Friday, March 4, 2011

The Role of Magnetic Forces in Biology and Medicine

The current issue of the journal Experimental Biology and Medicine contains a minireview about The Role of Magnetic Forces in Biology and Medicine by yours truly (Volume 236, Pages 132-137). It fits right in with Section 8.1 (The Magnetic Force on a Moving Charge) in the 4th Edition of Intermediate Physics for Medicine and Biology. The abstract states:
“The Lorentz force (the force acting on currents in a magnetic field) plays an increasingly larger role in techniques to image current and conductivity. This review will summarize several applications involving the Lorentz force, including (1) magneto-acoustic imaging of current; (2) ‘Hall effect’ imaging; (3) ultrasonically-induced Lorentz force imaging of conductivity; (4) magneto-acoustic tomography with magnetic induction; and (5) Lorentz force imaging of action currents using magnetic resonance imaging.”
The review was easy to write, because it consisted primarily of the background and significance section of a National Institutes of Health grant proposal I wrote several years ago (and which is now funded). The review describes ground-breaking work by many authors, but here I want to highlight studies by three talented undergraduate students who worked with me at Oakland University during several summers.

Kaytlin Brinker

Kayt studied a method to measure conductivity called Magneto-Acoustic Tomography with Magnetic Induction, or MAT-MI (Brinker and Roth, 2008, The Effect of Electrical Anisotropy During Magnetoacoustic Tomography with Magnetic Induction. IEEE Trans. Biomed. Eng., 55:1637–1639). This technique was developed by Bin He and his group at the University of Minnesota. You apply two magnetic fields, one static and one changing with time. The rapidly changing magnetic field induces eddy currents in the tissue, which then experience a Lorentz force from the static field, causing the material to move and initiating a sound wave. Measurement of the acoustic signal allows you to gain information about the conductivity distribution. Kayt’s task was to determine how anisotropy (the conductivity depends on direction) would influence MAT-MI. She “found that when imaging nerve or muscle, electrical anisotropy can have a significant effect on the acoustic signal and must be accounted for in order to obtain accurate images.”

Nancy Tseng

Nancy, who had just graduated from high school when she worked with me, analyzed a technique originally pioneered by Han Wen and then developed further by Amalric Montalibet. A sound wave is propagated through the tissue in the presence of a magnetic field. The Lorentz force causes charge separation, inducing an electrical potential and current. Measurement of the electrical signal provides information about the conductivity. Tseng looked at this effect in anisotropic tissue (Tseng and Roth, 2008, The Potential Induced in Anisotropic Tissue by the Ultrasonically-Induced Lorentz Force. Med. Biol. Eng. Comput., 46:195–197). She found “a novel feature of the ultrasonically-induced Lorentz force in anisotropic tissue: an oscillating electrical potential propagates along with the ultrasonic wave.” The effect has not yet been measured experimentally, but represents a fundamentally new mechanism for the induction of bioelectric signals.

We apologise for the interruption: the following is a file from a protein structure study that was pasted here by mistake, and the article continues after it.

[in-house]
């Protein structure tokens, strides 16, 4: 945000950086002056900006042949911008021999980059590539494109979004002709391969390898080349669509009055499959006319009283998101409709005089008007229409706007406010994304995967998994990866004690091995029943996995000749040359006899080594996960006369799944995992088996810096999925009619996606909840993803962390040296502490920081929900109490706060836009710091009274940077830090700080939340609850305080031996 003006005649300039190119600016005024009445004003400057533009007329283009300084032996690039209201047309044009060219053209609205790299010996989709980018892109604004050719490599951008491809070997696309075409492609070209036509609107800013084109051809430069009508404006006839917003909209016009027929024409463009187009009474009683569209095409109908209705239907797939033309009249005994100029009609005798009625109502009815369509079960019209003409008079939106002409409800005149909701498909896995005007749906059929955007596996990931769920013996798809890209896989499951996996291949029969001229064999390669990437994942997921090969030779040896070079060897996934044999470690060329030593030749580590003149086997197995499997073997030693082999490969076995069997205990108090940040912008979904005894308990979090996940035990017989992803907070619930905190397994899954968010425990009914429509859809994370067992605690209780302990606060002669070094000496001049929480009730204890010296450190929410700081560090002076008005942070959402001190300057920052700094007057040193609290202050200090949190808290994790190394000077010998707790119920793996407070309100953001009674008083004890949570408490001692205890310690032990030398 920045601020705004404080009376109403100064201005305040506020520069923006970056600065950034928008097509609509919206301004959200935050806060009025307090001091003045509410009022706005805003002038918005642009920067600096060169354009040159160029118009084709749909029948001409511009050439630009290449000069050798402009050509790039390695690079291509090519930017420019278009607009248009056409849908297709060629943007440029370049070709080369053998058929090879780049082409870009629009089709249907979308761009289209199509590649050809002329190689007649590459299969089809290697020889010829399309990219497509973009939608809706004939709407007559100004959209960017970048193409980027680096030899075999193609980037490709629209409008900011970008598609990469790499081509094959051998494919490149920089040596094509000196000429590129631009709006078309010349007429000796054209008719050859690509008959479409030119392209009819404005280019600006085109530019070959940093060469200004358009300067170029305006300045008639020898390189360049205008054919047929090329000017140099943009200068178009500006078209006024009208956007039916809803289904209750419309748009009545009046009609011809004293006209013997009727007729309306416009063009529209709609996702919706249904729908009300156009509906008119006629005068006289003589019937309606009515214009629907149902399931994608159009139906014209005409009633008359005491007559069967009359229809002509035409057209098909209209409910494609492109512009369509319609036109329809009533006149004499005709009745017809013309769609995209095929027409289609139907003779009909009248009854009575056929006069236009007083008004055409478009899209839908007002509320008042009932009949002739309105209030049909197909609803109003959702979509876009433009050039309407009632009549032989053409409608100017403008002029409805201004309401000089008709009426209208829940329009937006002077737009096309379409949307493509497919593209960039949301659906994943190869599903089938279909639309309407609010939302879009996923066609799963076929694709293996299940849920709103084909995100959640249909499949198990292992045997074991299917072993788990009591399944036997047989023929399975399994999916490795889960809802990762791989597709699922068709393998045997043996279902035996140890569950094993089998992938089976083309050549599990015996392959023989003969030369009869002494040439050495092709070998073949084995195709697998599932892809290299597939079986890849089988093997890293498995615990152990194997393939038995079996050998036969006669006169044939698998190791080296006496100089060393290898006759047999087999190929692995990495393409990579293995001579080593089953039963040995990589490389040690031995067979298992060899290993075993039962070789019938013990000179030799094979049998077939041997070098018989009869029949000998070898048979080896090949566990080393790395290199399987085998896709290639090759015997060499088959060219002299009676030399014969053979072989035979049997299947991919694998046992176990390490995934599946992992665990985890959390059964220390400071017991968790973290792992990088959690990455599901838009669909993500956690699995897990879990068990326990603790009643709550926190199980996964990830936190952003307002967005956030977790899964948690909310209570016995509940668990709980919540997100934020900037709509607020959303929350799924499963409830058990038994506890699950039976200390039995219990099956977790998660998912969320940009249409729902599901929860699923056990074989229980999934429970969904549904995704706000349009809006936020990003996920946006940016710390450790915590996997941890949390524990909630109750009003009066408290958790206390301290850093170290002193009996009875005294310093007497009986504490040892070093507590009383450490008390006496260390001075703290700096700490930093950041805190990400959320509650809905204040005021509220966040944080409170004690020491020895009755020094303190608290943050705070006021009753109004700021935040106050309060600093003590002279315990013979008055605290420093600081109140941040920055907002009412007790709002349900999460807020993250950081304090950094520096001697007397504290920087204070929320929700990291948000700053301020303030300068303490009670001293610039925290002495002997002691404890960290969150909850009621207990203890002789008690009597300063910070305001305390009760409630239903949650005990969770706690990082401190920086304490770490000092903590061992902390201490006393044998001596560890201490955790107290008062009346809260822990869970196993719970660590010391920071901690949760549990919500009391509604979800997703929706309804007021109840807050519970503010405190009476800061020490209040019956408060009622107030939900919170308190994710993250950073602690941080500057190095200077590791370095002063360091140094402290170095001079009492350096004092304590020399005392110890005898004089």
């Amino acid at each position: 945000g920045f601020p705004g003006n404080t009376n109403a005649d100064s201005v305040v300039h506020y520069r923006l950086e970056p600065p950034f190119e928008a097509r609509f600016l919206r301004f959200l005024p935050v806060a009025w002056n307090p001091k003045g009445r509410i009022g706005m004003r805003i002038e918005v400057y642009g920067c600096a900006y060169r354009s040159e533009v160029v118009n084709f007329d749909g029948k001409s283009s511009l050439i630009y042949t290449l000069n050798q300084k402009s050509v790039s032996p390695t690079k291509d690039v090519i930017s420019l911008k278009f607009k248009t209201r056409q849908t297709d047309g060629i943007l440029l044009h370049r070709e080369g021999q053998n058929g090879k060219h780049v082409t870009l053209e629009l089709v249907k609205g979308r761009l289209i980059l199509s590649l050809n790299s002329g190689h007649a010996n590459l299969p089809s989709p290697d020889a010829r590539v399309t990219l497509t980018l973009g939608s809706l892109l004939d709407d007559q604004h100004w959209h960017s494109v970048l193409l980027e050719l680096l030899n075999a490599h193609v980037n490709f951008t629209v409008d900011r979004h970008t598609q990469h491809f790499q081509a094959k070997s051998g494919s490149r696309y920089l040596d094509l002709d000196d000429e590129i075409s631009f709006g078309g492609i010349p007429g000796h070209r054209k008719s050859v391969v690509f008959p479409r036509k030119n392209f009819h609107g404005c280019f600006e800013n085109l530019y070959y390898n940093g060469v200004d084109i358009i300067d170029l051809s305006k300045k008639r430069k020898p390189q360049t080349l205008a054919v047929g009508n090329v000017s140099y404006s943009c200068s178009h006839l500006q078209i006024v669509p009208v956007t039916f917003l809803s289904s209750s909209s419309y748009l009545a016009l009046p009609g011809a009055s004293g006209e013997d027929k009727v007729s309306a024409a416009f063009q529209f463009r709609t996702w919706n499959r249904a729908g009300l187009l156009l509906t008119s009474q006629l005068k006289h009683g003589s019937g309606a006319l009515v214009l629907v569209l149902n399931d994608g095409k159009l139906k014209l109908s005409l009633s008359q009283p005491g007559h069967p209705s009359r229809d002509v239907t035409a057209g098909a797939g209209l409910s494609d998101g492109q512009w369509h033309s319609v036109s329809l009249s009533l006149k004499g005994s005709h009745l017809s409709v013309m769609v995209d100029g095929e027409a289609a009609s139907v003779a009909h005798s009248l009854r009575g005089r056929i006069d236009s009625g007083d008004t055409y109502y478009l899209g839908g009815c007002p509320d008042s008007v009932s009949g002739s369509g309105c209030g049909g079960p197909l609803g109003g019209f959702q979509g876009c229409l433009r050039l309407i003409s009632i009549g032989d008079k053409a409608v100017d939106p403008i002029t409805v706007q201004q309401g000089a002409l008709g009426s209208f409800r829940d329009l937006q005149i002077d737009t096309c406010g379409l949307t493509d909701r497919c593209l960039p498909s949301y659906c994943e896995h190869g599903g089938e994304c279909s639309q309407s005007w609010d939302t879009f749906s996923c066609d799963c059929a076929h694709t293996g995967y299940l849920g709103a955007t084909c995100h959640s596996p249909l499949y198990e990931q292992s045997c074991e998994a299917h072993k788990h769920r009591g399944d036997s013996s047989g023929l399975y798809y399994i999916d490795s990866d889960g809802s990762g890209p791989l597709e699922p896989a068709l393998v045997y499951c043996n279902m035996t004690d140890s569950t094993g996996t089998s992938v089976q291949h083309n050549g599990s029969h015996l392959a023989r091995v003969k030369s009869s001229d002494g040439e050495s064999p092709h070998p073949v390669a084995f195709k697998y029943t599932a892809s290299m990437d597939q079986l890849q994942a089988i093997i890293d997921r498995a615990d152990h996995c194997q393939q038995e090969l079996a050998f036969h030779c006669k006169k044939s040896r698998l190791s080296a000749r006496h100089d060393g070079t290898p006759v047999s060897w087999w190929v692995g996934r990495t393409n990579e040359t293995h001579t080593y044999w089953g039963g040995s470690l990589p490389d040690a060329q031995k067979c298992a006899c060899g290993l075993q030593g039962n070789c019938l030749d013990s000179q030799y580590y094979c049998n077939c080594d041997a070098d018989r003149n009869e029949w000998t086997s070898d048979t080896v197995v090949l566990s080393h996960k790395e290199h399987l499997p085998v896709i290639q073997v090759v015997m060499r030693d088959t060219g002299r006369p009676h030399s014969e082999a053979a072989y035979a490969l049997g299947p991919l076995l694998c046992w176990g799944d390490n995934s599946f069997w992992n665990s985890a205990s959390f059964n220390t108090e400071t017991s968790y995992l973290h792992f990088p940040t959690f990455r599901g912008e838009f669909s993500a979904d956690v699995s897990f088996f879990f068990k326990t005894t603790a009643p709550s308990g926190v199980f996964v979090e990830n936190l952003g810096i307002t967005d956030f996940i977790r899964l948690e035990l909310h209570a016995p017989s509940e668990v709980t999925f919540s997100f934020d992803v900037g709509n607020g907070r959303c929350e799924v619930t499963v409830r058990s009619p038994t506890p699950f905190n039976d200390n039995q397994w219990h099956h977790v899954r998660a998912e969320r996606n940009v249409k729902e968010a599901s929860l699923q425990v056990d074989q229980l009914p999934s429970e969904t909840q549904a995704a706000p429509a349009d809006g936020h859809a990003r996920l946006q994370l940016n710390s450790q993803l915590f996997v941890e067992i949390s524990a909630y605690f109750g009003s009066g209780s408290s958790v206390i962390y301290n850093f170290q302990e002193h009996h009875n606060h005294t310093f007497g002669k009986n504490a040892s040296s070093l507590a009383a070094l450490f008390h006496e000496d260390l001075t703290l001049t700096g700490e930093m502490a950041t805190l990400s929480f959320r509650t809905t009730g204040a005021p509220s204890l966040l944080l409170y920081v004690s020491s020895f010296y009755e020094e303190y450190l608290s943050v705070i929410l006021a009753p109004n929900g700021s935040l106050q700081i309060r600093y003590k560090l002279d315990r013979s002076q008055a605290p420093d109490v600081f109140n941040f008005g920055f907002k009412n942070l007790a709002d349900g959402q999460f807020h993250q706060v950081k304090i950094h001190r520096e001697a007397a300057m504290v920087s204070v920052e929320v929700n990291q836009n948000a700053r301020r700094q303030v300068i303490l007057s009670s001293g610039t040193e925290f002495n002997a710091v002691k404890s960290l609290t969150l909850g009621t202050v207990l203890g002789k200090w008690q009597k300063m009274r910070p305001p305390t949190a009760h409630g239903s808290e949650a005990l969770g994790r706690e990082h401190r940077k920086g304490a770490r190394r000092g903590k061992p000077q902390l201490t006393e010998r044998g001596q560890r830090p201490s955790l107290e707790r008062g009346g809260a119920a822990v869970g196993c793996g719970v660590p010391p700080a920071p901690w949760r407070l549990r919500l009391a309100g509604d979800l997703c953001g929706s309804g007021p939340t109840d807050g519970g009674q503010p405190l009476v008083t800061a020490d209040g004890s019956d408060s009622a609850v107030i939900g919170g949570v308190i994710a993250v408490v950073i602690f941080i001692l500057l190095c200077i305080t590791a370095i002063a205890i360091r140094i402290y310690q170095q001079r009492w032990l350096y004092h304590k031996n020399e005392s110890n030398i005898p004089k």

Kevin Schalte

Kevin derived a tomographic method to determine tissue conductivity using the ultrasonically-induced Lorentz force (Roth and Schalte, 2009, Ultrasonically-Induced Lorentz Force Tomography, Med. Biol. Eng. Comput., 47:573-577). “The strength and timing of the electric dipole caused by the ultrasonically-induced Lorentz force determines the amplitude and phase of the Fourier transform of the conductivity image. Electrical measurements at a variety of [ultrasonic] wavelengths and directions are therefore equivalent to mapping the Fourier transform of the conductivity distribution in spatial frequency space. An image of the conductivity itself is then found by taking the inverse Fourier transform.” I would never have undertaken this project had I not been a coauthor on the 4th edition of Intermediate Physics for Medicine and Biology. Only by working on the textbook did I come to fully understand and appreciate the power of tomography (see Chapter 12 on Images and Section 16.9 about Computed Tomography).

I often read about how the United States is falling behind other nations in math and science, but working with outstanding undergraduates such as these three gives me confidence that we remain competitive.

Finally, let me reproduce the all-important acknowledgments section of the minireview:
“I thank Steffan Puwal and Katherine Roth for their comments on this manuscript. I also thank Bruce Towe, Han Wen, Amalric Montalibet and Xu Li for permission to reproduce their figures in this review. This work was supported by the National Institutes of Health grant R01EB008421.”

1 comment:

  1. Oakland University, because of the Professors there, has such a unique blend of so many different pieces or building blocks to expand upon. I have new problems today, and out of the blue you remind me - sending me back to the fundamental basics. I really miss all of the great conversations that took place every single day at OU. I can never leave my physics books. There is just so much work to do.